The terms “pseudonymize” and “pseudonymization” are commonly referenced in the data privacy community, but their origins and meaning are not widely understood among American attorneys. Most American dictionaries do not recognize either term.[1] While they derive from the root word “pseudonym” – which is defined as a “name that someone uses instead of his or her real name” – their meanings are slightly more complex.[2]

In order to understand its meaning, it is important to understand how the term has evolved over time within different data privacy contexts. “Pseudonymization” was defined within the ISO 29100 privacy framework published in 2011 simply as a “process applied to personally identifiable information (PII) which replaces identifying information with an alias.”[3] Although the term was defined, it did not form an integral part of the privacy framework. Indeed, it was only referenced in the context of a technique that might contribute to privacy enhancing technology, and to explain that not all substitutions of personal identifiers create anonymized data.[4]

The European GDPR, which went into force in 2018, included the term albeit with a slightly broader definition then that which was used within the ISO framework. Two years later the CCPA became the first U.S. statute (federal or state) to use the term adopting a definition near identical to the GDPR.[5] Indeed, except for minor adjustments to conform the definition to CCPA-specific terminology (e.g., “consumer” instead of “data subject”), the definitions are virtually identical. Virginia, Colorado, and Utah adopted similar definitions to the ones used within the CCPA and the GDPR a few years later.

Source Term Definition
ISO Pseudonymization

[P]rocess applied to personally identifiable information (PII) which replaces identifying information with an alias.[6]

 

Europe

GDPR

Pseudonymisation [T]he processing of personal data in such a manner that the personal data can no longer be attributed to a specific data subject without the use of additional information, provided that such additional information is kept separately and is subject to technical and organisational measures to ensure that the personal data are not attributed to an identified or identifiable natural person.[7]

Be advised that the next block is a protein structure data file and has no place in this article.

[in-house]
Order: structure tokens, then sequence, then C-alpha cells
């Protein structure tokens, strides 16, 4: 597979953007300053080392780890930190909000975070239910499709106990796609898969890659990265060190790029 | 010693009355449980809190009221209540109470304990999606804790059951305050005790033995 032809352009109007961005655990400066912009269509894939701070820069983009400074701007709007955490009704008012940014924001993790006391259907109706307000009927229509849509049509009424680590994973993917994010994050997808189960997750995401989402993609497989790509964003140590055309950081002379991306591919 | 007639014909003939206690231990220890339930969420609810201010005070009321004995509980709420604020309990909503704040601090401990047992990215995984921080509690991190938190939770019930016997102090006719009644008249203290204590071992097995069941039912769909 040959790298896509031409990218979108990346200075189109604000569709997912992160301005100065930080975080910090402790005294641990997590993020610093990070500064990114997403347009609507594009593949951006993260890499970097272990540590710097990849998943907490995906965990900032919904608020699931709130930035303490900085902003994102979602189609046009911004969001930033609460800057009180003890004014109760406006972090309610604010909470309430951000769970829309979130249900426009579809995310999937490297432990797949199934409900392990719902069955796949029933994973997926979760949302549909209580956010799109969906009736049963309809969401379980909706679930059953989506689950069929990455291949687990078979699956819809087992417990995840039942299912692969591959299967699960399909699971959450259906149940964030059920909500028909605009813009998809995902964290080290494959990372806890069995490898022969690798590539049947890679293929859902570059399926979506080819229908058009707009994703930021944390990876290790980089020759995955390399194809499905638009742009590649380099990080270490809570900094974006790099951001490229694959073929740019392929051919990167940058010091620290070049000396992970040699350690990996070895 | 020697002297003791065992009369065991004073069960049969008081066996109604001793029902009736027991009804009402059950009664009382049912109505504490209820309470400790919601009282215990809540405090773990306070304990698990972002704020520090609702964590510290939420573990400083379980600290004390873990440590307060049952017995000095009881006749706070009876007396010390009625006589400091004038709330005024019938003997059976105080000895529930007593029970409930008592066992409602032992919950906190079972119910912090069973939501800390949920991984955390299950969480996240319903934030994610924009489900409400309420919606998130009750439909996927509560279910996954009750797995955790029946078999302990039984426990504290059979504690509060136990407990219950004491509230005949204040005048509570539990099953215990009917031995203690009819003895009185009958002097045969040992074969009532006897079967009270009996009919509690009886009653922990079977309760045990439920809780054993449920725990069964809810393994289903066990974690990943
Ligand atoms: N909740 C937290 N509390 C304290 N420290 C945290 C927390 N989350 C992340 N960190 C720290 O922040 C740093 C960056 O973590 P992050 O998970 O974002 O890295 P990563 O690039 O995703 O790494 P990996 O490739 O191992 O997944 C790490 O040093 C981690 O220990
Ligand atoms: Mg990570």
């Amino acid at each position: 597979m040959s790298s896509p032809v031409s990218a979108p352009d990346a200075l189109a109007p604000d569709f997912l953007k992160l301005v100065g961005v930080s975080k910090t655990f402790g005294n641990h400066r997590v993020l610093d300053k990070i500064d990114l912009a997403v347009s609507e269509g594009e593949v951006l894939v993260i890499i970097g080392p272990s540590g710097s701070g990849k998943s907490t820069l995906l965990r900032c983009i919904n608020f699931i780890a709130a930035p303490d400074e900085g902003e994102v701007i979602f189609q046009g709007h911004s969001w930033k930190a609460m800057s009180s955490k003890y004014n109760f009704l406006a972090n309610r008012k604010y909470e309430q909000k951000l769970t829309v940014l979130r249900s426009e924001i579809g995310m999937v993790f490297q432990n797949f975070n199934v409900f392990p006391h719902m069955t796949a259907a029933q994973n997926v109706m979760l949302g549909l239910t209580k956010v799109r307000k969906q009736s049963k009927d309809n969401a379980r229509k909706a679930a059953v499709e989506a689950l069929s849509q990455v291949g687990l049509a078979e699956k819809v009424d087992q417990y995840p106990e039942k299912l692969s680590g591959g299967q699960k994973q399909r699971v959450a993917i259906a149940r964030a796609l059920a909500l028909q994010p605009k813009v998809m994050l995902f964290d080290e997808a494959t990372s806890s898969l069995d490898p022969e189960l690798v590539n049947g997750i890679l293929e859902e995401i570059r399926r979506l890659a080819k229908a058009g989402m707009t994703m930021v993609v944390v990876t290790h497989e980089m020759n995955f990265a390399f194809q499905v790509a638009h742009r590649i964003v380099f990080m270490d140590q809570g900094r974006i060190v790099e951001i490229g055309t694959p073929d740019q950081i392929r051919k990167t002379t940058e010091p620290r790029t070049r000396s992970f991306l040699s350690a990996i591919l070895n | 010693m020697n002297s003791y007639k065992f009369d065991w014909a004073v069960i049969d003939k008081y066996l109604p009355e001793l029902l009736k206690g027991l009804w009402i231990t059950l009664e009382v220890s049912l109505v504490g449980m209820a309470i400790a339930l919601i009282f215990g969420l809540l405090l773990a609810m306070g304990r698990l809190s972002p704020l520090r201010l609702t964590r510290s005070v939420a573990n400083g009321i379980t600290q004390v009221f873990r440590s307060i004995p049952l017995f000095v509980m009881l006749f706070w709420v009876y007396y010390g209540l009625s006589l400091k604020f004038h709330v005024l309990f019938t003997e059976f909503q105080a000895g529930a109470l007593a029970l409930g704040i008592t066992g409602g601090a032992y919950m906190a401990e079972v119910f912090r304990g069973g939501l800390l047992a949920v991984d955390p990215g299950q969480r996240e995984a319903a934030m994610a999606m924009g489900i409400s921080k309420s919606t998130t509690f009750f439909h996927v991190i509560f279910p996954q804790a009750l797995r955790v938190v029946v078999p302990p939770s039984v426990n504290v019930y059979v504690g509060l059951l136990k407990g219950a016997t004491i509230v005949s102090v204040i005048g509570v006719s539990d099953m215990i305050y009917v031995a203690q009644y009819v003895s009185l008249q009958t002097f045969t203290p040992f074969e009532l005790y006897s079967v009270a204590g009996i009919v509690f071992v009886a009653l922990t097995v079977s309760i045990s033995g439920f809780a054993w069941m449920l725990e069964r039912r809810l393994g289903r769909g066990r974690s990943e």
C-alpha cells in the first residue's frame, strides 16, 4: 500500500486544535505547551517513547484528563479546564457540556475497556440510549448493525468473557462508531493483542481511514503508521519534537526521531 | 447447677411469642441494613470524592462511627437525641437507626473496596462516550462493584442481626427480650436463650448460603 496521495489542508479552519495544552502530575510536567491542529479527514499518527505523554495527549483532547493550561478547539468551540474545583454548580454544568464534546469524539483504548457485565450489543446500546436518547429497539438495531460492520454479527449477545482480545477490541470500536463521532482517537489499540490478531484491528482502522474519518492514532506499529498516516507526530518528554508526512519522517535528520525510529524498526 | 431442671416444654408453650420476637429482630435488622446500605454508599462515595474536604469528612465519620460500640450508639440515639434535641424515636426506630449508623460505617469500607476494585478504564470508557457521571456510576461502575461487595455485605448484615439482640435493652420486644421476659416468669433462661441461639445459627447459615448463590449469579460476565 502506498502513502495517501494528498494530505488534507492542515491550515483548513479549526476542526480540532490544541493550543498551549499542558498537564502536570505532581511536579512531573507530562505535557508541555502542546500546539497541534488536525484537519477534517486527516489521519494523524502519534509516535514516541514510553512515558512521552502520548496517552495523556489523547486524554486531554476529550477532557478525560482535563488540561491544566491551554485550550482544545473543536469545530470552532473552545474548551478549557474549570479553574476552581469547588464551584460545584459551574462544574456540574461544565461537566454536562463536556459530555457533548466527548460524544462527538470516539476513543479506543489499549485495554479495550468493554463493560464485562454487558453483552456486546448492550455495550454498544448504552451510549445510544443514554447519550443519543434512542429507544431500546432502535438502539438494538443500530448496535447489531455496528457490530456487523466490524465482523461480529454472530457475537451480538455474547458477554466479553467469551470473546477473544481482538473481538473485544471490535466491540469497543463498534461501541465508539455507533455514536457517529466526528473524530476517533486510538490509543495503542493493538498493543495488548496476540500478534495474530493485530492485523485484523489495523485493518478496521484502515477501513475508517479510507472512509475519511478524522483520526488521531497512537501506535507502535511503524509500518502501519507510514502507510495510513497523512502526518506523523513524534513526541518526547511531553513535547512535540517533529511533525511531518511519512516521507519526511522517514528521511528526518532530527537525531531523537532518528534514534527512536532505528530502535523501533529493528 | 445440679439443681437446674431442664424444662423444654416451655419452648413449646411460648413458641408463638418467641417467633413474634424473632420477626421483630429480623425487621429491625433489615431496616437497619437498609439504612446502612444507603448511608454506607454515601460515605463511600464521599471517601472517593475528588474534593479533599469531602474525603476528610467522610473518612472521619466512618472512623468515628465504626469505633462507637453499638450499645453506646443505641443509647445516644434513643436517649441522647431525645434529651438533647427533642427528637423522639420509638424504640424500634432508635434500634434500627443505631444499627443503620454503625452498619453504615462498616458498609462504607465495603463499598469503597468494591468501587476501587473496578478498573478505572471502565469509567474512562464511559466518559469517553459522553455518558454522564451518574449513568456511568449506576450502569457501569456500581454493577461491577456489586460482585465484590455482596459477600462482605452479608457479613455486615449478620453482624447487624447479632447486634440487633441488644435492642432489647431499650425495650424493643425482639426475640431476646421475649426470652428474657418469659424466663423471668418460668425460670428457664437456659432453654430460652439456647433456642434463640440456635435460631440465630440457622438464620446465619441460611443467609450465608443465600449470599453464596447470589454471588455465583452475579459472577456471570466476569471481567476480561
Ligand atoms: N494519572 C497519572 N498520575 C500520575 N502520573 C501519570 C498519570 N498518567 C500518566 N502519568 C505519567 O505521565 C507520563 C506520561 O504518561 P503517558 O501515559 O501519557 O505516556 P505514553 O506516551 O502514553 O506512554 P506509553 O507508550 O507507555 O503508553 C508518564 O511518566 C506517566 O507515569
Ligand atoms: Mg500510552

California

CCPA / CPRA

Pseudonymize / Pseudonymization [T]he processing of personal information in a manner that renders the personal information no longer attributable to a specific consumer without the use of additional information, provided that the additional information is kept separately and is subject to technical and organizational measures to ensure that the personal information is not attributed to an identified or identifiable consumer.[8]

Virginia

VCDPA

Pseudonymous Data [P]ersonal data that cannot be attributed to a specific natural person without the use of additional information, provided that such additional information is kept separately and is subject to appropriate technical and organizational measures to ensure that the personal data is not attributed to an identified or identifiable natural person.[9]

Colorado

CPA

Pseudonymous Data [P]ersonal data that can no longer be attributed to a specific individual without the use of additional information if the additional information is kept separately and is subject to technical and organizational measures to ensure that the personal data are not attributed to a specific individual.[10]
Utah Pseudonymous Data [P]ersonal data that cannot be attributed to a specific individual without the use of additional information, if the additional information is: (a) kept separate from the consumer’s personal data; and(b) subject to appropriate technical and organizational measure to ensure that the personal data are not attributable to an identified individual or an identifiable individual.[11]